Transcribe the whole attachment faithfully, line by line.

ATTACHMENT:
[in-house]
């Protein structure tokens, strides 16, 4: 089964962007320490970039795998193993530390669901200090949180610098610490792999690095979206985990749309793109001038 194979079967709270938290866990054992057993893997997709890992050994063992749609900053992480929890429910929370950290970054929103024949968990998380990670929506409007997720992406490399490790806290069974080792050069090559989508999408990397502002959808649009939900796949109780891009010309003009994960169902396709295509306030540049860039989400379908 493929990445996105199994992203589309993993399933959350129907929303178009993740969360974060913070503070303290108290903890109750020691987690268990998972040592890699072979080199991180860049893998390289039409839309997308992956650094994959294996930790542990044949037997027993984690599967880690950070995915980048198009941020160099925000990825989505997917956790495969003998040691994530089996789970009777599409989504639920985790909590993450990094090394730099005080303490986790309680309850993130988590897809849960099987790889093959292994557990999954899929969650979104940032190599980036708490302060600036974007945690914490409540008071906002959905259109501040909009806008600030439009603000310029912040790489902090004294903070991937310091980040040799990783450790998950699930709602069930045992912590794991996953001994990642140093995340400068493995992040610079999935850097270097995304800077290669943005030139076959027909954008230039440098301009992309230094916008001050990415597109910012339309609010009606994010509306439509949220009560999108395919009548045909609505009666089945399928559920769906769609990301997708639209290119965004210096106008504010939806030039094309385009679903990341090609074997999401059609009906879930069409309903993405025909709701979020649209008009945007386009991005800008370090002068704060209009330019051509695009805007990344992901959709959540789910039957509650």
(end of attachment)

[in-house]
């Protein structure tokens, strides 16, 4: 089964962007320490970039795998193993530390669901200090949180610098610490792999690095979206985990749309793109001038 194979079967709270938290866990054992057993893997997709890992050994063992749609900053992480929890429910929370950290970054929103024949968990998380990670929506409007997720992406490399490790806290069974080792050069090559989508999408990397502002959808649009939900796949109780891009010309003009994960169902396709295509306030540049860039989400379908 493929990445996105199994992203589309993993399933959350129907929303178009993740969360974060913070503070303290108290903890109750020691987690268990998972040592890699072979080199991180860049893998390289039409839309997308992956650094994959294996930790542990044949037997027993984690599967880690950070995915980048198009941020160099925000990825989505997917956790495969003998040691994530089996789970009777599409989504639920985790909590993450990094090394730099005080303490986790309680309850993130988590897809849960099987790889093959292994557990999954899929969650979104940032190599980036708490302060600036974007945690914490409540008071906002959905259109501040909009806008600030439009603000310029912040790489902090004294903070991937310091980040040799990783450790998950699930709602069930045992912590794991996953001994990642140093995340400068493995992040610079999935850097270097995304800077290669943005030139076959027909954008230039440098301009992309230094916008001050990415597109910012339309609010009606994010509306439509949220009560999108395919009548045909609505009666089945399928559920769906769609990301997708639209290119965004210096106008504010939806030039094309385009679903990341090609074997999401059609009906879930069409309903993405025909709701979020649209008009945007386009991005800008370090002068704060209009330019051509695009805007990344992901959709959540789910039957509650």